Julien Brouillette received what he had waited a lifetime for Thursday — a chance to play in the NHL. After seven years spent playing on eight teams in two minor leagues, the Quebec native made his NHL debut against the Winnipeg Jets and played a key role in setting up the Washington Capitals’ tying goal.

Saturday night, in his second NHL game, Brouillette did himself one better. With the Capitals and New Jersey Devils mired in a scoreless tie for more than 50 minutes at Verizon Center, the 27-year-old defenseman ripped a shot from the left point that found its way to the back of the net. It was Brouillette’s first NHL goal and stood as the game-winner in the Capitals’ 3-0 win over New Jersey.

“Couldn’t even think of anything. It was just so confusing but so great at the same time,” said Brouillette, whose parents, Lucy and Alain, had driven from their farm in St. Esprit, Quebec, to see his first NHL stint. “The guys put together a win and it’s awesome. It’s going to be hard to sleep tonight.”

Brouillette’s timely contribution — along with empty-net goals by both Martin Erat and Troy Brouwer and a 25-save shutout by Braden Holtby — allows the Capitals to spend the NHL’s two-week hiatus for the Olympics basking in the glow of having won three of their past four.

With the victory, Washington moved to 63 points and passed the Devils, moving just one point out of a playoff spot. The Capitals also snapped their seven-game losing streak against Metropolitan Division opponents.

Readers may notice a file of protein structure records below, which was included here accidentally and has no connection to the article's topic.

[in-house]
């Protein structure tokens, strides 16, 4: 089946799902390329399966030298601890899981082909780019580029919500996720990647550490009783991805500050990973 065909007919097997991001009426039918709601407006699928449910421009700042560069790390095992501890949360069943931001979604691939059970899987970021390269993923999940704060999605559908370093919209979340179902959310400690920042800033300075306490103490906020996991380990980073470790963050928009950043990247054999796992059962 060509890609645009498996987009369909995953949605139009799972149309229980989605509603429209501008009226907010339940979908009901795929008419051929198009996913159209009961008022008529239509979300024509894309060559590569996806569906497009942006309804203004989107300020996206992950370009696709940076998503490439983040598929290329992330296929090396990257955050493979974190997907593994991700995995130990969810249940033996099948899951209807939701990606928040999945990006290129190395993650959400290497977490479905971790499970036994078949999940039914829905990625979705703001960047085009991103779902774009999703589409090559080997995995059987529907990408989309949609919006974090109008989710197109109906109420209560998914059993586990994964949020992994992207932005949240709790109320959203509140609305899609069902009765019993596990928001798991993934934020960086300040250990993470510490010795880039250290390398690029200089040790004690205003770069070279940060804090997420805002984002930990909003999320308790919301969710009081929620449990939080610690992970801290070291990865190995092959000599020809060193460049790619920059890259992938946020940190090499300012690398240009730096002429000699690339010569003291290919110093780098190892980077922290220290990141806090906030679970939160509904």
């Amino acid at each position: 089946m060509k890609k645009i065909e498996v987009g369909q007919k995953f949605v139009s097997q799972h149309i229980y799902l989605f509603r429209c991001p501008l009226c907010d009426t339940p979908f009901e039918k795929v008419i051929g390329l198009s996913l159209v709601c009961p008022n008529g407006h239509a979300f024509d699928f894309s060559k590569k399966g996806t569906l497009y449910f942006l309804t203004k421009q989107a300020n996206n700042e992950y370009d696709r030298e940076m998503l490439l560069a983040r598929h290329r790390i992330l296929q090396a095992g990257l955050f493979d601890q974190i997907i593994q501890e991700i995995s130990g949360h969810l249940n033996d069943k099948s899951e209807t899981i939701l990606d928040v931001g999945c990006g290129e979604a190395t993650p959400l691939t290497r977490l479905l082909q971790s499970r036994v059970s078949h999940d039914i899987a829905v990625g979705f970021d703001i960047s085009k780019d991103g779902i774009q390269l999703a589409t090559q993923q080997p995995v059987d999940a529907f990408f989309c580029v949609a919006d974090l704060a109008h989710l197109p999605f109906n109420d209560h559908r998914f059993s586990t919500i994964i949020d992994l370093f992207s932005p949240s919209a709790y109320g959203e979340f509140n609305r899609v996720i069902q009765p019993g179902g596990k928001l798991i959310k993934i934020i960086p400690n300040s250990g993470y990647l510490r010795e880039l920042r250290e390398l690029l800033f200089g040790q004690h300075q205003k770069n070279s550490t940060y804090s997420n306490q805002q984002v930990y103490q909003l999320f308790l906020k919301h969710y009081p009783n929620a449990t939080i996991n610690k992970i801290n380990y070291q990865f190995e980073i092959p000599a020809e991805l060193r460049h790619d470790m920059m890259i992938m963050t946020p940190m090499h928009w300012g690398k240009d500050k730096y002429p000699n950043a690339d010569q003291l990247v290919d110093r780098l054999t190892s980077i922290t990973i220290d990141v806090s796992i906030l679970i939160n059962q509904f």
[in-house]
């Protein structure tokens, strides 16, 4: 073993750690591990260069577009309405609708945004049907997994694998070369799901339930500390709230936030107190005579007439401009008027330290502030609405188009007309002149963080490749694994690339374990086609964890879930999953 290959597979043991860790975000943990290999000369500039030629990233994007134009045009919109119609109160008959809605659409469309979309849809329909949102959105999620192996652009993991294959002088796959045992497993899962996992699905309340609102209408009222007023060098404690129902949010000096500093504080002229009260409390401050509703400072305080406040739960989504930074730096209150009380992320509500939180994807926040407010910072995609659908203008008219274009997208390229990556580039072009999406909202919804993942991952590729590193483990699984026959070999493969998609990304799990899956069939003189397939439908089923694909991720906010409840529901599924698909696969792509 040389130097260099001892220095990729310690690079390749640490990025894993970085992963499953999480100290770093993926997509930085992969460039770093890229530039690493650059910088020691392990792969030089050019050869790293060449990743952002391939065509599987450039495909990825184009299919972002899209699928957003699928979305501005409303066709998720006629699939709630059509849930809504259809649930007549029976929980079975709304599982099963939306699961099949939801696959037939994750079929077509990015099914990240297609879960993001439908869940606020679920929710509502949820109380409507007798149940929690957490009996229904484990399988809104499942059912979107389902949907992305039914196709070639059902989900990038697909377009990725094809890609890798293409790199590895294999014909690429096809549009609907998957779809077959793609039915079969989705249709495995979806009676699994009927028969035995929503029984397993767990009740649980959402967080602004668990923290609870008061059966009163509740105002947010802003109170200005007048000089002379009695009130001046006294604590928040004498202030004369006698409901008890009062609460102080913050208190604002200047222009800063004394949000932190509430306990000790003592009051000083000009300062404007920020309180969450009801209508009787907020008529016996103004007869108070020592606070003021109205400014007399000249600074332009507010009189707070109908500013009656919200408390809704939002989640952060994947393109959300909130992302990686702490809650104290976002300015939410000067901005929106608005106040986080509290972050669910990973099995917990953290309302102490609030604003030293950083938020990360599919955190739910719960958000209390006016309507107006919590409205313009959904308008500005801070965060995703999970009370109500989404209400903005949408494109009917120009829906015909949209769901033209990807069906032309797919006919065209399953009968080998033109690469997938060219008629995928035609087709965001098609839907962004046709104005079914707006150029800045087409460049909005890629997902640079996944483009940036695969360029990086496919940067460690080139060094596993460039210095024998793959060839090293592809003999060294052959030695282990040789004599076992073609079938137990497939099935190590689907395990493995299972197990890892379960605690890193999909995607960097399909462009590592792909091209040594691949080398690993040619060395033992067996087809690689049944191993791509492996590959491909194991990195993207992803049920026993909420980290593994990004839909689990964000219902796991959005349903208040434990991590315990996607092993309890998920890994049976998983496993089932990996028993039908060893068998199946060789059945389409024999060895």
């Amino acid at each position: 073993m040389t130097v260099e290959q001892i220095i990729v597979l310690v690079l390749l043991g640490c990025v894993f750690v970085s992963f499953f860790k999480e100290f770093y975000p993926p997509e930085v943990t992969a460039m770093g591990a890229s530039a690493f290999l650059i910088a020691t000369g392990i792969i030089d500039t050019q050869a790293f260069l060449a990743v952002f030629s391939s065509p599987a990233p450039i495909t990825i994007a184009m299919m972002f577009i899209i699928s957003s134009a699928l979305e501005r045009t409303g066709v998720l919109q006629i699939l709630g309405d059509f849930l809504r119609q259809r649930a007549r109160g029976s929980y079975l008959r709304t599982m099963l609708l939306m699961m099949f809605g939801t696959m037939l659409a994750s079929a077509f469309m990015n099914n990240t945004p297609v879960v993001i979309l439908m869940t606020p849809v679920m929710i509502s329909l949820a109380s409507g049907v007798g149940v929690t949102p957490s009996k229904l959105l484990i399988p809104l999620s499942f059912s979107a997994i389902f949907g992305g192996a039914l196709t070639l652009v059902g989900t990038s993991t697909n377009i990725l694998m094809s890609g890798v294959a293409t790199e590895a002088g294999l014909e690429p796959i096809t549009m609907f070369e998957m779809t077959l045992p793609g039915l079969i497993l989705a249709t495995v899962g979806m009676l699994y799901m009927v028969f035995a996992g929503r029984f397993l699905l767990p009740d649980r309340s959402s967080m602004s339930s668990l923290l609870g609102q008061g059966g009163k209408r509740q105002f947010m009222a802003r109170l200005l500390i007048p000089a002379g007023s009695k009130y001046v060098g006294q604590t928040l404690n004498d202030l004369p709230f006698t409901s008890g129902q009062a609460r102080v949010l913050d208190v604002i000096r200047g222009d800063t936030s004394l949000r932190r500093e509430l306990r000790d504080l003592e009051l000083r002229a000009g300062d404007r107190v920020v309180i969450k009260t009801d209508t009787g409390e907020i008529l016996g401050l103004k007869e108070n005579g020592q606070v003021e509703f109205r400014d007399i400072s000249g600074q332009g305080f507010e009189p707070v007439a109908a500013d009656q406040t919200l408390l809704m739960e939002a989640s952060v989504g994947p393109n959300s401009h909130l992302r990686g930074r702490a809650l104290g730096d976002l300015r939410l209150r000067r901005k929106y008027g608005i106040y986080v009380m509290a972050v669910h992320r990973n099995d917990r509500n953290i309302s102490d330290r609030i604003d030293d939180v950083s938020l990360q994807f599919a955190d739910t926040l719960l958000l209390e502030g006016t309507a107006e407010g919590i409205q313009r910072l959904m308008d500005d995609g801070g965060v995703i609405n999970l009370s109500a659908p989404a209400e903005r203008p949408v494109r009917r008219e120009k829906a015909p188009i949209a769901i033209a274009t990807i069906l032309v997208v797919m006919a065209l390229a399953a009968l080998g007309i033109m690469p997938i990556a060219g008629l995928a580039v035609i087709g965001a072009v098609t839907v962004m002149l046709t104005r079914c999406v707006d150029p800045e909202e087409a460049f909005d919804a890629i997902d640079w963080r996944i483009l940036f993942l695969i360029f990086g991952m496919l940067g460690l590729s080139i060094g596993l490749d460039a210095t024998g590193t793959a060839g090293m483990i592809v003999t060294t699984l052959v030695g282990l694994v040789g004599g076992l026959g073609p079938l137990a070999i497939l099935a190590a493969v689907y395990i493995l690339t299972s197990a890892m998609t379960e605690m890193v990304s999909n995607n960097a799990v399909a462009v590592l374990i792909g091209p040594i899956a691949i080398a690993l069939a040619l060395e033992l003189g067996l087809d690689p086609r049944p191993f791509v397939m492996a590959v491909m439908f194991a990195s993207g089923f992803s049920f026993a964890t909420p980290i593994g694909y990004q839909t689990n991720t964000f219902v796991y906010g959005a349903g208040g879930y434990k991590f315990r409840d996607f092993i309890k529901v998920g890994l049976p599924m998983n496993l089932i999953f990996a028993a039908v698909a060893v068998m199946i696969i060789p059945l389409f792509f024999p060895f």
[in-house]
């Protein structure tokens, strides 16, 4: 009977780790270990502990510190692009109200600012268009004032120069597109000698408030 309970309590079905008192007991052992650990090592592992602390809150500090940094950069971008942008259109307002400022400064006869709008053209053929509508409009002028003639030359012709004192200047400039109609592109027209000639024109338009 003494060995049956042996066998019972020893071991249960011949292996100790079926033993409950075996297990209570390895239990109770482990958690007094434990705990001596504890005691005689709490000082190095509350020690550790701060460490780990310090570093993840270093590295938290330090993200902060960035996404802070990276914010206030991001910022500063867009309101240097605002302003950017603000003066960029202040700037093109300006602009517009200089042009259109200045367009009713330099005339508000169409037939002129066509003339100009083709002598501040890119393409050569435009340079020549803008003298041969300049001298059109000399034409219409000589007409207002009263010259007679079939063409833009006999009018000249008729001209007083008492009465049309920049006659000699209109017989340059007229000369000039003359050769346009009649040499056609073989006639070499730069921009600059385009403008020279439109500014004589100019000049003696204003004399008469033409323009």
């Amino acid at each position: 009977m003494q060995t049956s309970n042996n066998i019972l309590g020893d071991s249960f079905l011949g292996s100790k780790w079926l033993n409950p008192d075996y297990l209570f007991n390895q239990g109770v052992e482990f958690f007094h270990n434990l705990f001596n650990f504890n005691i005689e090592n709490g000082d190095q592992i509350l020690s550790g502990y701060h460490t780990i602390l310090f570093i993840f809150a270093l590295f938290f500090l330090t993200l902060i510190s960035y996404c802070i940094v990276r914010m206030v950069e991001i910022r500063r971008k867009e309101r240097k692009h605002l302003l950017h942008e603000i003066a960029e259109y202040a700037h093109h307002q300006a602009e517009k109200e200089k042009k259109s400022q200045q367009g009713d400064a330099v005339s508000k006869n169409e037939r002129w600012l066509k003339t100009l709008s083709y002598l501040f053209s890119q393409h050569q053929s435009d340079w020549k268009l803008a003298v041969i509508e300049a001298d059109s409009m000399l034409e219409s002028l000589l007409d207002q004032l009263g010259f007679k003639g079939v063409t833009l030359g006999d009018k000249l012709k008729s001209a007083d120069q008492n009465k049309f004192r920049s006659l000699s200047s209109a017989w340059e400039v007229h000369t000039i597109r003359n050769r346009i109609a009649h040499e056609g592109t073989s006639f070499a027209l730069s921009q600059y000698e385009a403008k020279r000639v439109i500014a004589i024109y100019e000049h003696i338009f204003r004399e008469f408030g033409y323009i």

“Obviously wanted to go into the break on a high note and as close to the playoff picture as we could be,” said Holtby, who saw his teammates stay on task even as the game remained in a scoreless deadlock. “We were pretty confident in the way we were playing defensively. . . . That was a good thing that we knew what we had to do and that was fight for one goal or two goals in the period, and we did it.”

Patience isn’t a strategy so much as a way of life for New Jersey. The Devils don’t take unnecessary risks, they consistently have at least three skaters back to protect their own blue line and can frustrate any opponent with an offensive inclination by poking the puck away or intercepting a pass.

That identity means that, to beat them, teams must maintain their composure for the Devils rarely get rattled. The first period offered that test up for the Capitals.

Washington recorded only six shots on Cory Schneider (23 saves) in the opening period, but four of those came on the power play and the only quality looks came on their first man-advantage of the night.

Aside from that initial power play, the home team struggled to get out of its own end or send a pass that wouldn’t be intercepted. New Jersey’s anticipation was on point as the visitors forced turnovers, stripped the puck off Capitals’ sticks and derailed attempts at moving through the neutral zone.

“The Devils play that type of game,” said Coach Adam Oates, who is quite familiar with the approach because of his two seasons as an assistant coach in New Jersey. “They’re willing to play that way every night, and it’s a frustrating team to play because they don’t give you much.”

The second period didn’t offer much encouragement either, considering much of the frame looked like a Devils power play though the teams played the entire 20 minutes at even strength.

The Capitals spent the first seven minutes of the middle period bottled up in their own zone, chasing the play as New Jersey worked the puck around. Adam Henrique had one of the best opportunities, but despite catching Holtby out of position, his point-blank shot from the slot clanked off the right post with 3 minutes 16 seconds gone.